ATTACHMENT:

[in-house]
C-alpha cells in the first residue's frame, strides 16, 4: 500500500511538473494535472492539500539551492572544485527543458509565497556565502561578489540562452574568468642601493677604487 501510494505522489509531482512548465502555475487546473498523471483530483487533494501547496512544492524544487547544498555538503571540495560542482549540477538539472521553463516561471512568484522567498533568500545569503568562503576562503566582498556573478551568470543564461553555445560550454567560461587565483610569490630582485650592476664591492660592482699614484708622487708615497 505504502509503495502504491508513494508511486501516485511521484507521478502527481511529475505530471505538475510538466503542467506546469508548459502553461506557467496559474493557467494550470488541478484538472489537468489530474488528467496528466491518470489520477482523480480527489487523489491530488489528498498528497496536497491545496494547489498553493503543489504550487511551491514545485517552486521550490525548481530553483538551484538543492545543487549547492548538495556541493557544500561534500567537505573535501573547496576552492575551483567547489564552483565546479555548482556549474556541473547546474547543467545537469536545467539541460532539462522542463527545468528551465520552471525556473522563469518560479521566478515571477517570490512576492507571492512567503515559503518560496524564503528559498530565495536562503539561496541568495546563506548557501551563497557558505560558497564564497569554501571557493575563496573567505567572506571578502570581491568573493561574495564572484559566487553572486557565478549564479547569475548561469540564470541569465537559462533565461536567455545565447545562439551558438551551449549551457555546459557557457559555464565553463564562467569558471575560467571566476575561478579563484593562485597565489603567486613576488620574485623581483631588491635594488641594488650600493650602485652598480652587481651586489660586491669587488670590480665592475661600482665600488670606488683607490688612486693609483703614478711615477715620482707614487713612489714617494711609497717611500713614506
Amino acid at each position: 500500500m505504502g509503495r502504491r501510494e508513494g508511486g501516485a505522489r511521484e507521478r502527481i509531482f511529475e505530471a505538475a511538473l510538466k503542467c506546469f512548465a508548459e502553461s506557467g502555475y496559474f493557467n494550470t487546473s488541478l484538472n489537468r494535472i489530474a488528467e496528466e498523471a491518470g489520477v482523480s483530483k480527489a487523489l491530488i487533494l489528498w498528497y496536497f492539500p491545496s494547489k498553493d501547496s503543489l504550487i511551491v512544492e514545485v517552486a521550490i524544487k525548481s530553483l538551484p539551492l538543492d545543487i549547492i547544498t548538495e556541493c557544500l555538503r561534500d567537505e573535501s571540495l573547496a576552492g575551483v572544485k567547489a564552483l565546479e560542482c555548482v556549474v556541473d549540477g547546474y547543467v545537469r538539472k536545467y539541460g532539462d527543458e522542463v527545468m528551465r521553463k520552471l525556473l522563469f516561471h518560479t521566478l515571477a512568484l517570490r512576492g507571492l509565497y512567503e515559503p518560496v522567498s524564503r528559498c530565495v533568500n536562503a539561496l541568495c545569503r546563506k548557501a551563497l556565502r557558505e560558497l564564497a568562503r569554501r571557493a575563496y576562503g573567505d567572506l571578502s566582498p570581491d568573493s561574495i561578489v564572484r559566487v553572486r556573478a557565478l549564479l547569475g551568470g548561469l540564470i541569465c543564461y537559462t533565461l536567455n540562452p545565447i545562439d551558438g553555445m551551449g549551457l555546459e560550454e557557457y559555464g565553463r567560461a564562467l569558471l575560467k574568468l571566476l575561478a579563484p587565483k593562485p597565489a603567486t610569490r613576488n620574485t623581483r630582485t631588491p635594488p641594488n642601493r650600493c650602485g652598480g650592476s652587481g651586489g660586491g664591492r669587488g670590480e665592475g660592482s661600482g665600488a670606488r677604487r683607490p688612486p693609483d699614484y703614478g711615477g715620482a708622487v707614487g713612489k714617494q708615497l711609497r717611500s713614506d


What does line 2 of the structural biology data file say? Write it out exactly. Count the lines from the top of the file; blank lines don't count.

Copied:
C-alpha cells in the first residue's frame, strides 16, 4: 500500500511538473494535472492539500539551492572544485527543458509565497556565502561578489540562452574568468642601493677604487 501510494505522489509531482512548465502555475487546473498523471483530483487533494501547496512544492524544487547544498555538503571540495560542482549540477538539472521553463516561471512568484522567498533568500545569503568562503576562503566582498556573478551568470543564461553555445560550454567560461587565483610569490630582485650592476664591492660592482699614484708622487708615497 505504502509503495502504491508513494508511486501516485511521484507521478502527481511529475505530471505538475510538466503542467506546469508548459502553461506557467496559474493557467494550470488541478484538472489537468489530474488528467496528466491518470489520477482523480480527489487523489491530488489528498498528497496536497491545496494547489498553493503543489504550487511551491514545485517552486521550490525548481530553483538551484538543492545543487549547492548538495556541493557544500561534500567537505573535501573547496576552492575551483567547489564552483565546479555548482556549474556541473547546474547543467545537469536545467539541460532539462522542463527545468528551465520552471525556473522563469518560479521566478515571477517570490512576492507571492512567503515559503518560496524564503528559498530565495536562503539561496541568495546563506548557501551563497557558505560558497564564497569554501571557493575563496573567505567572506571578502570581491568573493561574495564572484559566487553572486557565478549564479547569475548561469540564470541569465537559462533565461536567455545565447545562439551558438551551449549551457555546459557557457559555464565553463564562467569558471575560467571566476575561478579563484593562485597565489603567486613576488620574485623581483631588491635594488641594488650600493650602485652598480652587481651586489660586491669587488670590480665592475661600482665600488670606488683607490688612486693609483703614478711615477715620482707614487713612489714617494711609497717611500713614506